Mr Clark said that one size fits all approaches to heating systems would struggle in the UK as a result of the diverse number of home types and environments.

Trade body Energy UK has called for the government to step up efforts to tackle greenhouse gas emissions resulting from heating, which it argues are climbing annually in contrast to declines seen in other sectors such as power generation.

A new report from the group entitled ‘kick-starting the decarbonisation of heat’ outlines a number of suggestions including implementing large scale trials of a range of alternative heat technologies.  It is argued these trails would allow industry to build up supply chains and knowledge on the most effective uses of a variety of technologies that could make up future lower carbon heat strategies.

The findings cite conclusions from an October 2016 report issued by the influential independent Committee on Climate Change that warned any intentions for the UK government to meet emissions reduction plans by 2050 may be impossible without nearly eliminating heating emissions from homes and businesses.

Energy UK added, “In its 2017 Clean Growth Strategy, the government said doing so is its most difficult policy challenge among its decarbonisation efforts.” 

The government’s intended strategy for transforming the UK into a low carbon economy over the next three decades was published alongside the recently introduced Boiler Plus strategy.  Boiler Plus was launched on April 6 and sets out revised efficiency and performance controls that are now required in all new boilers fitted across England.

Longer-term incentives

Energy UK is also urging the government to ensure longer-term plans were in place by the end of the year for the Renewable Heat Incentive (RHI) or other similar programmes that may be introduced to support low carbon heating.  The organisation hopes to see incentive programmes that back a wider number of technologies. 

The Energy UK report argued that future iterations of RHI, or any successor initiatives, should include  a greater role for private investment, while supporting property developers and housing associations with looking at taking up alternative heating solutions.

The RHI fund has been guaranteed up to 2021, with organisations such as the Sustainable Energy Association warning earlier this year of the importance for an extension or successor initiative said funding can continue to support decarbonisation of heating systems.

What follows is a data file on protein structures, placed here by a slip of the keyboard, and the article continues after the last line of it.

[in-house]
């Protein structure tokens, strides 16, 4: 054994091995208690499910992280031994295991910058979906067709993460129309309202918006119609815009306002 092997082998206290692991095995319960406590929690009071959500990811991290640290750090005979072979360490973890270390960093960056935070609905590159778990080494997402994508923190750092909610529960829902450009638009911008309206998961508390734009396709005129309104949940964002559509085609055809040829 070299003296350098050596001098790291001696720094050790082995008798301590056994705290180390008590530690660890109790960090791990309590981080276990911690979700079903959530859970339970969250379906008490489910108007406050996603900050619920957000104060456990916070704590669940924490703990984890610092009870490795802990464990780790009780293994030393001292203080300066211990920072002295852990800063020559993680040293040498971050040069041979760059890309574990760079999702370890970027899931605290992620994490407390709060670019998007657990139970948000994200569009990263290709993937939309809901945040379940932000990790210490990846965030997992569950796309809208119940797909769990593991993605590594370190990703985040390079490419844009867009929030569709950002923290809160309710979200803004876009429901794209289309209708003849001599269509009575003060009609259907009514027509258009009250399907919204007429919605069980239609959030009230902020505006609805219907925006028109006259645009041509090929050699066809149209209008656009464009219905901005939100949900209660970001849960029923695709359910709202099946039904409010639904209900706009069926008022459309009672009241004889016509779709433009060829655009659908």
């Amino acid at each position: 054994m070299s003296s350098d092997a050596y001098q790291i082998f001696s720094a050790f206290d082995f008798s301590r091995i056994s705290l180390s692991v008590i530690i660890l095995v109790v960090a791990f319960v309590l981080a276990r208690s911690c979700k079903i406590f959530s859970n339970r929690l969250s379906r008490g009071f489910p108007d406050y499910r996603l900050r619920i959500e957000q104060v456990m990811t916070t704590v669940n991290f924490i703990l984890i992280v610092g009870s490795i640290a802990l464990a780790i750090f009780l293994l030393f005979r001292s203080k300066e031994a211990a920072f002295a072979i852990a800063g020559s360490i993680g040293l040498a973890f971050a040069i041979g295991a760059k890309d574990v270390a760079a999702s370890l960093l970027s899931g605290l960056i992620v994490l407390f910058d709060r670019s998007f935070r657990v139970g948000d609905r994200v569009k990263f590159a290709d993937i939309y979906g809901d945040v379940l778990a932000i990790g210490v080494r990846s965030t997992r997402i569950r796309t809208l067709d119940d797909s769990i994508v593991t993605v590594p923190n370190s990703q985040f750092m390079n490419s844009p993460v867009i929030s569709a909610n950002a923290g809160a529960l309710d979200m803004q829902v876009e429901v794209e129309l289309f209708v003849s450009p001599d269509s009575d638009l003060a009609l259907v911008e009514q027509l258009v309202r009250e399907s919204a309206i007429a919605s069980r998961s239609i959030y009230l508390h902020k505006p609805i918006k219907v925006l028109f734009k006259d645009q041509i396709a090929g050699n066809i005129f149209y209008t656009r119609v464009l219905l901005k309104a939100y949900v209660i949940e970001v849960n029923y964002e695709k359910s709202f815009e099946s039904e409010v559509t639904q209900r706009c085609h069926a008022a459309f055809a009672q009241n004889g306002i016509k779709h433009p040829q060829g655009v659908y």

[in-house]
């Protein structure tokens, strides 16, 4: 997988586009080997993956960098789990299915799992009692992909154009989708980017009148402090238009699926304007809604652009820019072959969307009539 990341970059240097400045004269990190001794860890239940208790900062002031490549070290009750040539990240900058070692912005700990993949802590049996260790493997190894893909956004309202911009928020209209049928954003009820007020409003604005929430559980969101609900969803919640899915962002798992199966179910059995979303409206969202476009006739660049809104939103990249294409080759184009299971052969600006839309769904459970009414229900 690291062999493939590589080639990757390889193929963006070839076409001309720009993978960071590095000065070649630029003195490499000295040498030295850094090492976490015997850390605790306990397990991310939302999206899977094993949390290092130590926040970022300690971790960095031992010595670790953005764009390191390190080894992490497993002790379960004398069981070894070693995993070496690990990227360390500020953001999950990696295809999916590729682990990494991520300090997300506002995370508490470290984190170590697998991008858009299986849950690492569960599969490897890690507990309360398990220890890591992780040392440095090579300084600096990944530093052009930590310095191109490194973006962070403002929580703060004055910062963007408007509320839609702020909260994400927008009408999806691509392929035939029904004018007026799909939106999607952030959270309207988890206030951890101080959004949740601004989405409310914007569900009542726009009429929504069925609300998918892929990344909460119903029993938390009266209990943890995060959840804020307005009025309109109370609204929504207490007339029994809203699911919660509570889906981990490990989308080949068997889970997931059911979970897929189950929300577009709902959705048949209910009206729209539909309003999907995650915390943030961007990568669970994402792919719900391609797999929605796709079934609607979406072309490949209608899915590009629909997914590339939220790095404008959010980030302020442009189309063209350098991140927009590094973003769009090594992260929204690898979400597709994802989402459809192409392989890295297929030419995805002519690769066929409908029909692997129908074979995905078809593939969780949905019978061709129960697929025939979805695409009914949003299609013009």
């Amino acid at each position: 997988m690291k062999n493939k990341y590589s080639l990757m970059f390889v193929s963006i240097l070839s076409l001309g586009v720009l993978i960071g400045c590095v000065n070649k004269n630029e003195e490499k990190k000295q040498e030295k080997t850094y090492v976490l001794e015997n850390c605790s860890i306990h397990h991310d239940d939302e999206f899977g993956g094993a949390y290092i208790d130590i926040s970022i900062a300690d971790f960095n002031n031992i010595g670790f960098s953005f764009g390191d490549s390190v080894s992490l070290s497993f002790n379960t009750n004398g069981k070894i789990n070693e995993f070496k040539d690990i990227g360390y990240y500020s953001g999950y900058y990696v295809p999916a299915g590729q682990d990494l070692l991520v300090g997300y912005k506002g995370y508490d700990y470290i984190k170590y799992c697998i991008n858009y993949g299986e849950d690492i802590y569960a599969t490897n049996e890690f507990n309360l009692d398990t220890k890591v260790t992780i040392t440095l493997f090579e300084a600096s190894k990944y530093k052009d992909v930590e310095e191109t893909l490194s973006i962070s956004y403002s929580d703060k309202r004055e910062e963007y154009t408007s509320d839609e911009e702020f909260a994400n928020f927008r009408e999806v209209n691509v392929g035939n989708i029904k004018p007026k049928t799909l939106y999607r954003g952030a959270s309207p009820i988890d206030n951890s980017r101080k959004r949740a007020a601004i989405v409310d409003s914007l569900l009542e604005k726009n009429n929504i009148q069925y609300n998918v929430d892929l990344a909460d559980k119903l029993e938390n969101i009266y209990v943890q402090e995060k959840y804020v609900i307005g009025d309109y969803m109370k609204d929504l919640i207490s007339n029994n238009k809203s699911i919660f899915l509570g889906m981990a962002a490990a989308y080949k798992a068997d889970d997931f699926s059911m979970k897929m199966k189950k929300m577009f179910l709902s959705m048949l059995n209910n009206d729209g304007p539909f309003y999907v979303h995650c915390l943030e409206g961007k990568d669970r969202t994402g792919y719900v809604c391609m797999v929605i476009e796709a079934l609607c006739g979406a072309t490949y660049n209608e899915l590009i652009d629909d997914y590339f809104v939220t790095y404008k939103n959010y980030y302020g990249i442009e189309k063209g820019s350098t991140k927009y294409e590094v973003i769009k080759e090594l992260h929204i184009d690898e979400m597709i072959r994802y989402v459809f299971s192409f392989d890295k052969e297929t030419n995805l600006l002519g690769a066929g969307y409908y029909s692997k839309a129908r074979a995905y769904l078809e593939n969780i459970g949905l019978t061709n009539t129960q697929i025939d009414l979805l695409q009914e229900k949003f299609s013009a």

Government is also being called on to reintroduce zero carbon housing policies that Energy UK has said could be introduced alongside expected amendments to building standards as part of an ongoing review launched following the Grenfell Tower fire last year.

The report’s other major recommendation is to back the introduction of low carbon heating in a range of properties such as homes off of the gas-grid.  It is estimated that off-grid homes account for between 15 per cent and 20 per cent of properties in the country.

Falling behind

Lawrence Slade, the current chief executive of Energy UK, has argued that drastic cuts in the UK’s reliance on carbon intensive heating could not be delayed.  Mr Slade said that the heating industry was falling behind efforts currently being seen in the energy sector to cut carbon emissions.

He added, “Industry is already taking leadership in helping to deliver this change, as is highlighted throughout the report, but government has a vital role to play in kick-starting this transformation, which is why we’re setting out areas where it should get the ball rolling.” 

“If, as the government’s Clean Growth Strategy sets out, the 2020s will see real change taking place in heating, then we need to prepare the ground now.”

Paul Clark, the head of policy with energy group Centrica and chair of Energy UK’s decarbonisation of heat working group, has argued that the report reflected a pressing need to understand the importance of customers in ensuring a successful energy policy.

Mr Clark said that one size fits all approaches to heating systems would struggle in the UK as a result of the diverse number of home types and environments.